Blogs are not edited by PJ staff*. The opinions expressed in this blog do not necessarily reflect those of The Pharmaceutical Journal.
*Blog pieces that have previously been printed in the PJ and Clinical Pharmacist are edited.
In light of recommendations and agreements made by Tuesday’s government listening exercise with the NHS Future Forum, the PJonline’s latest news report was positive about a changing role for pharmacists in the NHS. The much talked about ‘GP consortia’ commissioning groups taking over from PCTs will now be more multi professional in make up than first proposed, which is clearly a good idea in terms of accountability and the provision of holistic patient care.
The profession on the whole has seemed to quickly welcome the idea of
this particular change. I even read that
the prime minister expects pharmacists to play a key role in commissioning,
which perhaps explains why the latest proposals are being seen as an
opportunity for pharmacists as important healthcare professionals with often
underestimated valuable input to be recognised both politically and practically
in decision making. Here is our golden opportunity to embrace the use of our
professional judgement in the interest of patients and the public.
All of this assumes that it is right for health care professionals themselves to be predominant decision makers in the capacity of a clinical commissioning group. It is true that community pharmacists may be well placed to determine and advise upon the health care needs of a particular community whether as part of clinical commissioning groups or in liason with local authority health and well-being boards. Pharmacists keen to engage with local needs and other health care professionals could certainly use the proposed new set up force advice giving and decision making which is both patient orientated and economical. But is this the golden opportunity the profession has been waiting for? Have we, or should we have been waiting?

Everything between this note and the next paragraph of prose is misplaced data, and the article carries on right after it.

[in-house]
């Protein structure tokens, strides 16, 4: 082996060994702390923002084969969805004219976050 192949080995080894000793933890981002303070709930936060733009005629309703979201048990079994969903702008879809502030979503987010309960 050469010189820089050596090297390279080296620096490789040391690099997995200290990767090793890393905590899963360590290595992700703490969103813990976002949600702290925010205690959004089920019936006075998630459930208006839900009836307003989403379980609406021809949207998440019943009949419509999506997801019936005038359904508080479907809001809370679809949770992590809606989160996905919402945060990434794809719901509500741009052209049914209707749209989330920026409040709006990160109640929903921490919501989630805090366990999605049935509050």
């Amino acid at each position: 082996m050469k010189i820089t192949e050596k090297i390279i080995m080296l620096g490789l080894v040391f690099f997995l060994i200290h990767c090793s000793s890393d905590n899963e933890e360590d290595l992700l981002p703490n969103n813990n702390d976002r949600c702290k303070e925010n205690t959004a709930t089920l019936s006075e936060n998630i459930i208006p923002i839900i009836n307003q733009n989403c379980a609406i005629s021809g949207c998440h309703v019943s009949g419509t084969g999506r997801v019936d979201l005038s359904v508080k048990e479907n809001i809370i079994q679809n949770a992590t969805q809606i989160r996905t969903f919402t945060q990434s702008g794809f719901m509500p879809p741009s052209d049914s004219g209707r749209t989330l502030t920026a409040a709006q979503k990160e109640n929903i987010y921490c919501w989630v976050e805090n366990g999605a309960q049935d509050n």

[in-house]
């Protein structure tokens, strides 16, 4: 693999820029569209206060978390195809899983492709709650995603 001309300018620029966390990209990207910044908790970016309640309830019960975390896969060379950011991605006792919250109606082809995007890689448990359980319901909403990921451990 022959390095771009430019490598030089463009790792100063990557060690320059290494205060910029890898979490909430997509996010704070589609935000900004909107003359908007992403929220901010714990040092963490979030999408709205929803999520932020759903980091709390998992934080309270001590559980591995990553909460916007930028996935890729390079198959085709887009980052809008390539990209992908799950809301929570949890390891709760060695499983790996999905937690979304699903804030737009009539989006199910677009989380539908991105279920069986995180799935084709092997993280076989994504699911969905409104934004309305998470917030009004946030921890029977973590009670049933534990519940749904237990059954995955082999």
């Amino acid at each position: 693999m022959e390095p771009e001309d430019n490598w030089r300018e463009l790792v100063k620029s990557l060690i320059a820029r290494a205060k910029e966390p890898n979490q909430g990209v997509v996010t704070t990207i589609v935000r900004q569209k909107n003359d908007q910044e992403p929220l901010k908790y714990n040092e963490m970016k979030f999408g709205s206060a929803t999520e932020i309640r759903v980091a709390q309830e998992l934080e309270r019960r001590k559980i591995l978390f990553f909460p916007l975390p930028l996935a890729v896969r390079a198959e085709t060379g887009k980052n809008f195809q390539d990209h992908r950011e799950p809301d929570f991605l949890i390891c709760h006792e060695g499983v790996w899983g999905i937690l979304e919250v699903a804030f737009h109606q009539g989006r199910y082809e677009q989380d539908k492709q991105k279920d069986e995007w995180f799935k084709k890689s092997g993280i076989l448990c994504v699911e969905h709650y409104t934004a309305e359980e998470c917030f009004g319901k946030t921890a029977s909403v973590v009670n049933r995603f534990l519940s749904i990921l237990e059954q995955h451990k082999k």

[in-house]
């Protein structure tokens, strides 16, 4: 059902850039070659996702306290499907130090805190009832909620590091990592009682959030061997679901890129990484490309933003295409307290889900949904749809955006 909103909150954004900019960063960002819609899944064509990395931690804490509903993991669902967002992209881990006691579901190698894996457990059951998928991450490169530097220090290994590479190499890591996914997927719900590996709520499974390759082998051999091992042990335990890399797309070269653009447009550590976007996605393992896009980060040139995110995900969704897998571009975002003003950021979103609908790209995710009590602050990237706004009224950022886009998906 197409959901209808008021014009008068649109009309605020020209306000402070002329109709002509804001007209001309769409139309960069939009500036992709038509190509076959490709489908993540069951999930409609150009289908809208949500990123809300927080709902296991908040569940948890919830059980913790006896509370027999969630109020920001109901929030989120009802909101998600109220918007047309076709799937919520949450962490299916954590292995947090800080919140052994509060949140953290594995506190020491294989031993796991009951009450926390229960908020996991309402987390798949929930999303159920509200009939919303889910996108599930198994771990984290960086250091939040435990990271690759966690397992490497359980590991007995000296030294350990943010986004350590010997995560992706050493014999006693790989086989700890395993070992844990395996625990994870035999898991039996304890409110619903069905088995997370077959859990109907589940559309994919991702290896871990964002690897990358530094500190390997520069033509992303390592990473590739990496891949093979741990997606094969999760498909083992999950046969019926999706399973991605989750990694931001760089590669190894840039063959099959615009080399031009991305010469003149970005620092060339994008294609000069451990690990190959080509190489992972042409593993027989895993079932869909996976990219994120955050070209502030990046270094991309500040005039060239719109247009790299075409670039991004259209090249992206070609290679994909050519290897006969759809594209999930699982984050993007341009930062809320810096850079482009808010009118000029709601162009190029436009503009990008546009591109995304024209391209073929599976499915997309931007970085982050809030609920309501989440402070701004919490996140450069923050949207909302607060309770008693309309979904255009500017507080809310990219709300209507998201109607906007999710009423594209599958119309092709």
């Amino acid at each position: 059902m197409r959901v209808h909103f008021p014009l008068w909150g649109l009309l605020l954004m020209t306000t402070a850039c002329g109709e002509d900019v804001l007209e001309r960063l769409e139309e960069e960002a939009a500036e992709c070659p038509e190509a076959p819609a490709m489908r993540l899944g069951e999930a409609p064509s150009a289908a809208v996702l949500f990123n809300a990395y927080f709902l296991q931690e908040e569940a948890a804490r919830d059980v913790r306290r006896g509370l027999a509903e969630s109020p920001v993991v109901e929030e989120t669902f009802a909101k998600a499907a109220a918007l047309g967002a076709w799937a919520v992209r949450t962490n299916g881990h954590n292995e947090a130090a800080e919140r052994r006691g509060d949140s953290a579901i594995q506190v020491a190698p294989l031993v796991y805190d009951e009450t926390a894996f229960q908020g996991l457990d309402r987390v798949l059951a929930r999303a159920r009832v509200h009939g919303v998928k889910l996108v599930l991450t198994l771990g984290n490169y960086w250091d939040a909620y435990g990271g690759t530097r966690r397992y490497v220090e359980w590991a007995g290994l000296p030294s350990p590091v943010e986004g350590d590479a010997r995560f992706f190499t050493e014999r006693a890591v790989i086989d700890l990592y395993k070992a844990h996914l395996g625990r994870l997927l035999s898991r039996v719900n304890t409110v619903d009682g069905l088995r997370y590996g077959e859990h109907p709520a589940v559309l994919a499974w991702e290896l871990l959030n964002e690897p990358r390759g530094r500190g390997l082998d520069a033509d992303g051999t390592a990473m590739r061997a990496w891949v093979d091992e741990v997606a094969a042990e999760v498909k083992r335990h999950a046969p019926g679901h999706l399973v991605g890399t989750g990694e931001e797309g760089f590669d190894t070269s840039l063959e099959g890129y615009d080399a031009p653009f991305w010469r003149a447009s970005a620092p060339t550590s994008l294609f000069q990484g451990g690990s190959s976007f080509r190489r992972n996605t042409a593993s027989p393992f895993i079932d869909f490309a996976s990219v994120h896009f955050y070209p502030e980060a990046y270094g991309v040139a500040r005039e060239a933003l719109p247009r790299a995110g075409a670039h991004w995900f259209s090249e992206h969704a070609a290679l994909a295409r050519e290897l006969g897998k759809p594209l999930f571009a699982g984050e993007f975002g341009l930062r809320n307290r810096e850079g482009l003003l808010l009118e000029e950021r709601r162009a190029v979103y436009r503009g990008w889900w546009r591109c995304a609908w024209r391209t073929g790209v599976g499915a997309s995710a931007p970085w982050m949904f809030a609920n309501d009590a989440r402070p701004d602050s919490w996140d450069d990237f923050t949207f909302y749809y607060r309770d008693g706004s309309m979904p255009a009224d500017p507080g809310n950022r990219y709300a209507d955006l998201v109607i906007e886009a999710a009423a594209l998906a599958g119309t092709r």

Although encouraged that the government are seemingly willing to listen to feedback and implement changes which make much sense, I remain unconvinced by all proposals made in relation to Liberating the NHS. Introducing a multi disciplinary element into proposed clinical commissioning groups is an IPL (Inter Professional Learning) dream, but the BMA says the success of these changes will be either seen or unseen in the working out of practicalities.
I love the idea of being involved in the allocation of services to the places most needing them, but would the frustration of maximising limited resources within a population take over from individual patient care as my first priority? Is this tension wise? The latest changes to the bill are good news for the profession of pharmacy, but I feel strongly that it’s important for us to avoid being schmoozed into simply accepting changes without critically considering their potential implications in terms of the impact funding cuts will have on patient care.
Steps towards greater accountability will be implemented but absolute transparency is the Holy Grail whilst the issues of competition, privatisation and a patient-choice induced postcode lottery remain big questions and concerns; these should still be shaping the debate.
In truth, having been a first year student not super enthusiastic for my subject, over the last couple of years I’ve been quietly developing a genuine interest in the profession of pharmacy which is growing as I think about the future. Why should pharmacists be waiting for NHS reform, or a place on a commissioning committee to provide a specific ‘golden opportunity’ to embrace our part in the changing and ever widening role of pharmacy? We have every opportunity to get actively involved in the provision of the highest quality services here and now, and a continuing responsibility to see that cost cutting changes don’t lead to compromise in the quality of patient care.